I used to make origami cranes out of Starburst wrappers during university lectures, and by the end of the class I would have a row of tiny colorful birds to leave behind for the next group of tired students. I used to think that was pretty cool, but after seeing Joel Cooper's origami masks I realized that I may want to leave paper folding to the pros.
creepy beautiful masks may look like they've been cast in bronze and pewter, but he treats a single sheet of paper to look that way. Using a process called "the bubble method," the artist uses various water-soluble paints to create the color he's looking for, mixing each color with water and a bit of dish detergent. He sticks a straw in each mixture and blows (like kids do with their chocolate milk) to create a mound of bubbles. Next, he piles the bubbles onto the paper and waits for it to break down and dry (sometimes doing this multiple times), giving it an interesting patterned effect.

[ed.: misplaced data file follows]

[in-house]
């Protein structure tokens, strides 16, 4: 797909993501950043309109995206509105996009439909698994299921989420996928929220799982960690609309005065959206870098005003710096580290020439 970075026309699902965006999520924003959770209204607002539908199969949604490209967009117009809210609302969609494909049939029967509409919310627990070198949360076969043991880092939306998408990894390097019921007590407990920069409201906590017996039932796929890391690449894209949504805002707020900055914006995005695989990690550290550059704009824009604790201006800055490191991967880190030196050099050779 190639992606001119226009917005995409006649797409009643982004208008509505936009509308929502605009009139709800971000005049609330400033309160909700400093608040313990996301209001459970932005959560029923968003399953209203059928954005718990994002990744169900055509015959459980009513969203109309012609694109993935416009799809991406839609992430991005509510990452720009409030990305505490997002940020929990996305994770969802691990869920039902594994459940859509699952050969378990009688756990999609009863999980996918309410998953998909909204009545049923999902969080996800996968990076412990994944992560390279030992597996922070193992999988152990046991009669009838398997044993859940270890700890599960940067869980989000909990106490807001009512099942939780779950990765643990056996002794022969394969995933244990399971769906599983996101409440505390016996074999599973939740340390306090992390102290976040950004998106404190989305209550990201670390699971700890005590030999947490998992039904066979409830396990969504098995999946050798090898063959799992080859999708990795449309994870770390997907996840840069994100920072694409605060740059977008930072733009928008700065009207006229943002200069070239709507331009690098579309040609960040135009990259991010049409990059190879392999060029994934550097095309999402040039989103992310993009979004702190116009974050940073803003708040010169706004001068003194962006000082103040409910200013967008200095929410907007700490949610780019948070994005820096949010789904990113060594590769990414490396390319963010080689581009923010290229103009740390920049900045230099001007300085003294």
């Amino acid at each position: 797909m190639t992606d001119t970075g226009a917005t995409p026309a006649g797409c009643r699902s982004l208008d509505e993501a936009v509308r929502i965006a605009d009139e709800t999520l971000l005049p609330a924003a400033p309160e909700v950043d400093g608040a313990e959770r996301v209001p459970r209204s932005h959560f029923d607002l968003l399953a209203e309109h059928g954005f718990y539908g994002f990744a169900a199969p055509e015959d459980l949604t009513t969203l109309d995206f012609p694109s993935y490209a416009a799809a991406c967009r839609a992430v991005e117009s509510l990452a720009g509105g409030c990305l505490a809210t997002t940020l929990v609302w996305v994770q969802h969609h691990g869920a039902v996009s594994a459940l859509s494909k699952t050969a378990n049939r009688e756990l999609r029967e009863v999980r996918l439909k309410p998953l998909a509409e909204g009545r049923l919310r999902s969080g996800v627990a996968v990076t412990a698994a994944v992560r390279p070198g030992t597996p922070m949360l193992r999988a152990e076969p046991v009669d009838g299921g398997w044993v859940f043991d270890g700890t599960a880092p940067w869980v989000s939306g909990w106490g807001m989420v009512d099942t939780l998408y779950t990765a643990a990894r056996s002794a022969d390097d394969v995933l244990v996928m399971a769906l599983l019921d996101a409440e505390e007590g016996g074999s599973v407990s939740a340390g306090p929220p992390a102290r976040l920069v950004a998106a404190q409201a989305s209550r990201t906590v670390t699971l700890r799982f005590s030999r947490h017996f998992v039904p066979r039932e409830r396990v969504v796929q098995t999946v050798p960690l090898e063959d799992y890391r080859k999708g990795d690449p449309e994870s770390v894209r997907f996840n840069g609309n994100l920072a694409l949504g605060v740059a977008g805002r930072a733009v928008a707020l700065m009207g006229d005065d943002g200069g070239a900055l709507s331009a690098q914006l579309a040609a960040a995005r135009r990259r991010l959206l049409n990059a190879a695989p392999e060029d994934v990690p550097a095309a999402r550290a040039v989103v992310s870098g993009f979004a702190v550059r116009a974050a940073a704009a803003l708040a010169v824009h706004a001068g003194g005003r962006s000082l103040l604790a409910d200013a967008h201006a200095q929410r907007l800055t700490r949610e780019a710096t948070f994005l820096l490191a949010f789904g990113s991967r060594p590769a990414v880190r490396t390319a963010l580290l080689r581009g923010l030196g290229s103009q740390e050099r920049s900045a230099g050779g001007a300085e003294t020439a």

After he gets the paper looking the way he wants, Joel employs a folding method called "tessellation," which is done by folding a complex grid into a hexagon-shaped piece of paper. He then begins shaping the face, using the creases as a guide to work out the finished look.
"I don't write down or diagram anything — I just have a bunch of these partially folded pieces that I use for reference," he explains on his blog. Once he finishes one half of the face, he is able to follow the information to make the other side symmetrical.
Unlike many artists, he doesn't mind sharing his step-by-step process, even adding photos of the journey on his blog. So, if you want to try it for yourself, go ahead! The amount of patience and detail this must require is unbelievable and personally, I think I'll leave it to the expert.
Even after knowing how Joel does it, I still can't believe the finished sculptures are just paper. If you want to buy one, check out his Zibbet store, where he sells them for between $175 and $210.